Romney Challenged on How Much Class Size Matters
Teachers in Philadelphia were quick to take on Mitt Romney Thursday when he said that small class size was not key to students' success. They quickly told the candidate about their own struggles to teach effectively in packed classrooms.
"I heard your position on class size and testing," said Steven Morris, a teacher at the West Philadelphia Universal Bluford Charter School, which serves students from kindergarten through sixth grade. "But you know, I can't think of any teacher in the whole time I have been teaching, 13 years, who would say that more students [in the classroom] would benefit."
Morris was one of 11 teachers and educational leaders who joined Romney for a roundtable discussion meant to highlight Romney's newly unveiled education platform .
"And I can't think of a parent that would say I would like my teacher to be in a room with a lot of kids and only one teacher," Morris continued. "So I'm wondering where this research comes from."
Kenneth Gamble, the founder of the charter school later turned the discussion back to Romney, asking him bluntly, "What's your view on it?"
Romney cited a study by the McKinsey Global Institute that he said "proved" that having fewer students in a classroom didn't make as much of a difference as most people believe.
"Schools that are the highest performing in the world - their classroom sizes are about the same as in the United States," Romney said. "So it's not the classroom size that is driving the success of those school systems."
What's responsible for the success, Romney said, are involved parents and good teachers and administrators.
A teacher countered with his own study, a University of Tennessee analysis of class size that he said concluded that smaller classes were the most beneficial in the first through third grades, but less so after that.
"If you have small classes in those primary years, those most important years, that's what makes the difference," the teacher said. "You go to school from first to third grade; you learn to read. From third grade on, you read to learn. So if you don't get that reading piece, you never catch up. … And then once you do that, once you have kids kind of stabilized and everybody is on the same page, you can have … bigger classes."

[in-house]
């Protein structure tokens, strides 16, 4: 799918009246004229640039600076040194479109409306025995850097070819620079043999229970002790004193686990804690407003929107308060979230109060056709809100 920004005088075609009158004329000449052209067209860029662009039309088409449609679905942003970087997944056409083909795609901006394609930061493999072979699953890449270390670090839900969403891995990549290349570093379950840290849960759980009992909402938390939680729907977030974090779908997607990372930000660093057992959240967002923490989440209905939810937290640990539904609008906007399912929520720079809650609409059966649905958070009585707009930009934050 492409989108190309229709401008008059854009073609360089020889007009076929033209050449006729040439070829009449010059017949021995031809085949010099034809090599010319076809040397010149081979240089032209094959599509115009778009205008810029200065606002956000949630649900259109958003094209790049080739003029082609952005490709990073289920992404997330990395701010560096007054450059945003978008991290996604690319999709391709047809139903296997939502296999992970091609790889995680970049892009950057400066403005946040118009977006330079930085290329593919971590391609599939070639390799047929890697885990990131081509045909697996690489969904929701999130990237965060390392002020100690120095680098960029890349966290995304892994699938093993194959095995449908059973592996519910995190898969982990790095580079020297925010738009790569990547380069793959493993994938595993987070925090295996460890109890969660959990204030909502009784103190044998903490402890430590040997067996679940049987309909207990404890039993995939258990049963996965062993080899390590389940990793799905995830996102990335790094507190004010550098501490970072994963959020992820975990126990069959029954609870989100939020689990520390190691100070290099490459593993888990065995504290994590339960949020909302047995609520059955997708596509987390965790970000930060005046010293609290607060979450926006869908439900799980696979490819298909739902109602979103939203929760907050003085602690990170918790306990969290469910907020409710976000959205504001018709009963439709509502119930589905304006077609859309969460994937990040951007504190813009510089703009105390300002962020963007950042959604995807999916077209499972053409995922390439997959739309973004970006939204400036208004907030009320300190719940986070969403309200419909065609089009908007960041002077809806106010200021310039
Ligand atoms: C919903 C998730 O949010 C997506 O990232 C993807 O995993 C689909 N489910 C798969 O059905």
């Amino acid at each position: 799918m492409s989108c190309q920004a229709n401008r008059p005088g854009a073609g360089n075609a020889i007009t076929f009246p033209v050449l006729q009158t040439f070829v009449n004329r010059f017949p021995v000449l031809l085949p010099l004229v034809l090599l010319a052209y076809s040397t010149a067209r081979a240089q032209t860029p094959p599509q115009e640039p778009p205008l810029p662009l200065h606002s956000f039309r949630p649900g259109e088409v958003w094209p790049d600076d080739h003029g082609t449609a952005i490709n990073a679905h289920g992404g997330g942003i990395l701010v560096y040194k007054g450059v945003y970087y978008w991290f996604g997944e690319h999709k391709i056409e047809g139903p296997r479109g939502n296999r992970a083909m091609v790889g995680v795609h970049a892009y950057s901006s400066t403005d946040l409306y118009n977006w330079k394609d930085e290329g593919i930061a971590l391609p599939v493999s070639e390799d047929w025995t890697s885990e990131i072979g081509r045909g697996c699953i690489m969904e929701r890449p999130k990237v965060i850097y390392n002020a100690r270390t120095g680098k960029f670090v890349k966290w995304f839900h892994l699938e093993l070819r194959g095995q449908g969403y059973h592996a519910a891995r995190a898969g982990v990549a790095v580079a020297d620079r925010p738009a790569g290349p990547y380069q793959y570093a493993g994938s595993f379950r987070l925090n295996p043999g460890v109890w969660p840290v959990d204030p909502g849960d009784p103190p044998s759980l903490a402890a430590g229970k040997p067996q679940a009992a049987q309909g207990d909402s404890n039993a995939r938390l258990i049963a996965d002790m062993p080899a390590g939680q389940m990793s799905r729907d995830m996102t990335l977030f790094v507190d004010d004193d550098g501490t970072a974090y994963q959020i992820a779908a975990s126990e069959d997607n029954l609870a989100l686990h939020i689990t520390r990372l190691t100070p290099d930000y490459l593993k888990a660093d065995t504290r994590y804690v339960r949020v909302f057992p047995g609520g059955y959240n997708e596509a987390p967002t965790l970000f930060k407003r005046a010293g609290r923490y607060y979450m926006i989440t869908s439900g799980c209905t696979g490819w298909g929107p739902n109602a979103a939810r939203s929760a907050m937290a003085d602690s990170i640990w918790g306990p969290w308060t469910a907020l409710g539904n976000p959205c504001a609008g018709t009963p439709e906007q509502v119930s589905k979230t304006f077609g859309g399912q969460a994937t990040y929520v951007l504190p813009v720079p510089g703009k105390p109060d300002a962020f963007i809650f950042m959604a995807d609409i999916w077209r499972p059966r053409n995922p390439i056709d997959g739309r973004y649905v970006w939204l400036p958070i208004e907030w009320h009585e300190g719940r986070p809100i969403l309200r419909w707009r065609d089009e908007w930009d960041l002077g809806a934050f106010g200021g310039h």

There have been a host of studies about class size. That University of Tennessee study the teacher mentioned has been widely written about in education circles. Frederick Mosteller, a Harvard professor of statistics, analyzed it and wrote that "it was clear that smaller classes did produce substantial improvement in early learning and … and that the effect of small class size on the achievement of minority children was initially about double that observed for majority children, but in later years, it was about the same."
The McKinsey study that Romney cited also said as much: "The available evidence suggests that, except at the very early grades, class size reduction does not have much impact on student outcomes. … More importantly, every single one of the studies showed that … variations in teacher quality completely dominate any effect of reduced class size."
Parents generally believe that smaller classes benefit their children because they believe they'll get more attention from teachers. But in Florida in 2002, an amendment was passed to cut down on class size, and education analysts noted that schools had to hire unqualified teachers to lead the extra classes, which in some cases weren't even held in proper classrooms.
Costs are a factor too, especially in an environment of austere budgets. The Brookings Institute estimated that adding one student to the national student-teacher ratio would save $12 billion each year in teacher salary costs. That would also result in 7 percent of teachers losing their jobs.
"The primary difficulty in interpreting this research is that schools with different class sizes likely differ in many other, difficult-to-observe ways," the Brookings analysis noted.
Romney didn't only rely on the study he cited. In describing his education policy, he said that when he was governor of Massachusetts, he gathered data from across the state and found that smaller classroom size did not correlate with better student performance.
"I came into office and talked to people and said what do we do to improve our schools, and a number of folks said we need smaller classroom sizes, that will make the biggest difference," said Romney. "We had 351 cities and towns, and I said let's compare the average class size from each district with the performance of our students. Let's test our kids and see if there is a relationship. And there was not.
"As a matter of fact, the district with the smallest classrooms, Cambridge, had students performing in the bottom 10 percent," said Romney. "So just getting smaller classrooms didn't seem to be the key."
Today was certainly not the first time Romney has stood by his claim that class size isn't key when it comes to students' success. During a debate last September in Orlando, Fla., he suggested that the argument for smaller class size was born from the teachers' unions.
"All the talk about we need smaller classroom size … that's promoted by the teachers unions to hire more teachers," he said.